Monday, March 05, 2007

Traffic in Women

Selling (to) the Ladies...

Recently, a few advertisements have caught my attention and started my feminist theory wheels turning until they spun out of control. Consider...

Dare to Wear White
I first noticed the posters advertising Novasure on the DC Metro. Red signs with cryptic messages like, "I haven't worn white pants since I was 12" appeared with a website address, but no further information to identify the product being sold. The red lettering on red background somehow still screamed MENSTRUATION! Although I appreciate the fact that many women experience a variety of serious conditions related to their reproductive health, this ad campaign annoys me. First of all, as a medical field, gynecology often seems to be stuck in the dark ages in terms of treatment options for women. What is that saying about no uterus being healthy enough to leave in and no penis being unhealthy enough to remove? Second, the website seems to strongly enforce the very taboo it claims to be creating a space for discussing. Shame, shame, you bleed, women creatures! Send each other empathy e-cards, as menstruation makes women weak and fragile. What?! Although I think the advertisers behind this project might want to debunk some of the stereotypes about the menstrual cycle, I think economic interests keep this ad campaign somewhat invested in certain myths of menstruation. Oh, marketing...

Clear Blue Easy (Digital Pregnancy Test)
"The most advanced piece of technology...that you will ever pee on." Seriously. They say that in the commercial. The television commercials for this pregnancy test just crack me up! It's an interesting deployment of gender stereotypes, perhaps even a reversal, to make a technical (as opposed to the usually emotional) pitch to females who might be interested in this type of product. Let's not talk about pregnancy anxiety (positive or negative), let's talk about the advanced science...of urine? It's funny.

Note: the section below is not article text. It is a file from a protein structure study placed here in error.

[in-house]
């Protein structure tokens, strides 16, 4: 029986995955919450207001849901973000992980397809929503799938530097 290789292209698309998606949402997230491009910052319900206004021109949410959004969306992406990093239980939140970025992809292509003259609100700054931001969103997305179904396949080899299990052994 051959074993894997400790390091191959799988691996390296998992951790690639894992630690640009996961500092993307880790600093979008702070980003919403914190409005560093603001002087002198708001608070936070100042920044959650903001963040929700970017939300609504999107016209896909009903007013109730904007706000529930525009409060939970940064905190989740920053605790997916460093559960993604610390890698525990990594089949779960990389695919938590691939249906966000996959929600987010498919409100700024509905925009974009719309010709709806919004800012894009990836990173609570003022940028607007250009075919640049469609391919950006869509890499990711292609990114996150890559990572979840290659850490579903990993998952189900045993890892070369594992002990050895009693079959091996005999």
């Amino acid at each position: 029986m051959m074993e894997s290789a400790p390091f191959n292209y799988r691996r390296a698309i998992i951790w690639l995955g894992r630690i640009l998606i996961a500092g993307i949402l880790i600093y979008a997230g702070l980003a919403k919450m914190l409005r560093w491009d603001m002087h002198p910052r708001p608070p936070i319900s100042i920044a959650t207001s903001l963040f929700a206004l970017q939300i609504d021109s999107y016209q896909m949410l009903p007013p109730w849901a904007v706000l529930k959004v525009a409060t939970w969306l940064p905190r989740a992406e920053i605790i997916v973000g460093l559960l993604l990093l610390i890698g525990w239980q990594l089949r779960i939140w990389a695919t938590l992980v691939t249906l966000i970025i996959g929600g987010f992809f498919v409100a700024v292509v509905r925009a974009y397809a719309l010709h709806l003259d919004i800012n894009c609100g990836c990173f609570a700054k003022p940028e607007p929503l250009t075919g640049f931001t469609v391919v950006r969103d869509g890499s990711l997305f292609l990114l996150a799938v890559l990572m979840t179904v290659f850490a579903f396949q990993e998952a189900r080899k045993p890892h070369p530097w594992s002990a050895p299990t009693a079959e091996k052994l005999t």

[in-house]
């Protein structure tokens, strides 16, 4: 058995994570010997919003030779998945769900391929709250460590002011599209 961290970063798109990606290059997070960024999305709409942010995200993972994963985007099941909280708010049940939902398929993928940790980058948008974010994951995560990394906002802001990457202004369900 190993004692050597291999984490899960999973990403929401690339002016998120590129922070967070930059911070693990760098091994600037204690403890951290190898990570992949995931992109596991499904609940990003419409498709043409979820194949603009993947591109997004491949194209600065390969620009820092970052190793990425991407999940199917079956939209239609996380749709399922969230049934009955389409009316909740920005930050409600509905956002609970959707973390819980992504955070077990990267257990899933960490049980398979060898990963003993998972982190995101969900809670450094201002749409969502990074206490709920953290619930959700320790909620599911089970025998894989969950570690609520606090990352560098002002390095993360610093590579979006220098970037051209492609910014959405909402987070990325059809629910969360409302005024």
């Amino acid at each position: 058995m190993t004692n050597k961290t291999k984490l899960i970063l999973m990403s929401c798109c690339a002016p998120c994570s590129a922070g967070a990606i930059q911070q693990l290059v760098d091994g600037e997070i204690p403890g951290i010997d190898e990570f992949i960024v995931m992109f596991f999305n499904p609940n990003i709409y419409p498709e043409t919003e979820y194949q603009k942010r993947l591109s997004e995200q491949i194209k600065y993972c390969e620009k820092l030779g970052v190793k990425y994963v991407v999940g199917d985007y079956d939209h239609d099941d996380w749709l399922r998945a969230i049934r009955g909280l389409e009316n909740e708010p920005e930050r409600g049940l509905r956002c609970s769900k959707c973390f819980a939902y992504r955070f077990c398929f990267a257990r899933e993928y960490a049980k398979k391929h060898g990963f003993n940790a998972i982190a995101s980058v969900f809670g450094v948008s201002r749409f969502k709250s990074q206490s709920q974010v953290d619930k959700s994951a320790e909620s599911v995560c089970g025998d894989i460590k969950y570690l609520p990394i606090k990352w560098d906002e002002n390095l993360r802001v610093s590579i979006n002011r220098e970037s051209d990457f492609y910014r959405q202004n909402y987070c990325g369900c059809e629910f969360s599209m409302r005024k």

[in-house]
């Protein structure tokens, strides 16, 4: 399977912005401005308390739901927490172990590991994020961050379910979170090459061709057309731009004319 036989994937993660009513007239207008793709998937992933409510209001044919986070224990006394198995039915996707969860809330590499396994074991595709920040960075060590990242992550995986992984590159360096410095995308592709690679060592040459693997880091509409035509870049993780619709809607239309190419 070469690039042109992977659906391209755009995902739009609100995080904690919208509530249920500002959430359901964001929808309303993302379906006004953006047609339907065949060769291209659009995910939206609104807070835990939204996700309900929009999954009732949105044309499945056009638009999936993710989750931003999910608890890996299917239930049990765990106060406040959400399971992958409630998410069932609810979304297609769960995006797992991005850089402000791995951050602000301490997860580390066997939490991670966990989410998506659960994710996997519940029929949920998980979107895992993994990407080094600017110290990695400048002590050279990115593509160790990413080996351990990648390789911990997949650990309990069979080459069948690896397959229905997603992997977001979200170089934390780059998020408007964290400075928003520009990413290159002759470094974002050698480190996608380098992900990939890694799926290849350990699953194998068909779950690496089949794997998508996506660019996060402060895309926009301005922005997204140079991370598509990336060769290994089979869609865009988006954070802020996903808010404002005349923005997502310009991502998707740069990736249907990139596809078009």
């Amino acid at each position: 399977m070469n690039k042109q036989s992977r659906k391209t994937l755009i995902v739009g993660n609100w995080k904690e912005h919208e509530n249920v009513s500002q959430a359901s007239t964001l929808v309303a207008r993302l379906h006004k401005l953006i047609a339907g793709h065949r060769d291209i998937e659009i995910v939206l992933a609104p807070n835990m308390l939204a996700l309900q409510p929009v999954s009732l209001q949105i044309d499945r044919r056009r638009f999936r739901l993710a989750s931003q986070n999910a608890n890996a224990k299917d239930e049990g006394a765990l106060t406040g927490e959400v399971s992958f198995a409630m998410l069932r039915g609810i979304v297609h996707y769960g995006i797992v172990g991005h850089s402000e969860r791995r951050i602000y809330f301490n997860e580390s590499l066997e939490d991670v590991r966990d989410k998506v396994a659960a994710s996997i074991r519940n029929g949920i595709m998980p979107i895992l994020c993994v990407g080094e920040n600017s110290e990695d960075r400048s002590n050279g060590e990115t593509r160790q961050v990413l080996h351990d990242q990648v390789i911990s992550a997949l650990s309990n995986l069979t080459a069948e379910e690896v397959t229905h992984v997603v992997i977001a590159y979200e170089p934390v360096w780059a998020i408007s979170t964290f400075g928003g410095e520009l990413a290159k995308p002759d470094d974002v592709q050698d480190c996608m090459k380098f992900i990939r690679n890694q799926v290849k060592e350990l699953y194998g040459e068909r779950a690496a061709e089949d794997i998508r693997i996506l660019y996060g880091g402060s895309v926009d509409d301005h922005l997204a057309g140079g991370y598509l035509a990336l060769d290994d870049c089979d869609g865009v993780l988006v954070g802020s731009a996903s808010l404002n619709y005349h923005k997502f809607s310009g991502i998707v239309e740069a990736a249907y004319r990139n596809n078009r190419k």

The above analysis illustrates why many of my friends refuse to watch television with me. As some of my students have stated in classes, once you start seeing the world through your women's and gender studies lenses, you can't take the damn pink and blue glasses off (and why don't they ever come in other colors?). Sure, I cringe everytime a cleaning product commerical emphasizes women as reproductive laborers in the domestic sphere (seriously, count how many cleaning product commercials you see on television tonight where a man is inert and a woman is cleaning away; or, reverse this observation technique for home repair commercials). But the commercials that irk me the most are for products that are tied to the female reproductive system. Can't there be some non-stereotyped ads for mainstream "feminine products" that celebrate the "female condition" instead of bemoaning it?

That's it! I'm getting the keeper for now and, perhaps one day, should the need arise, a midwife...

UPDATE 3/20/2007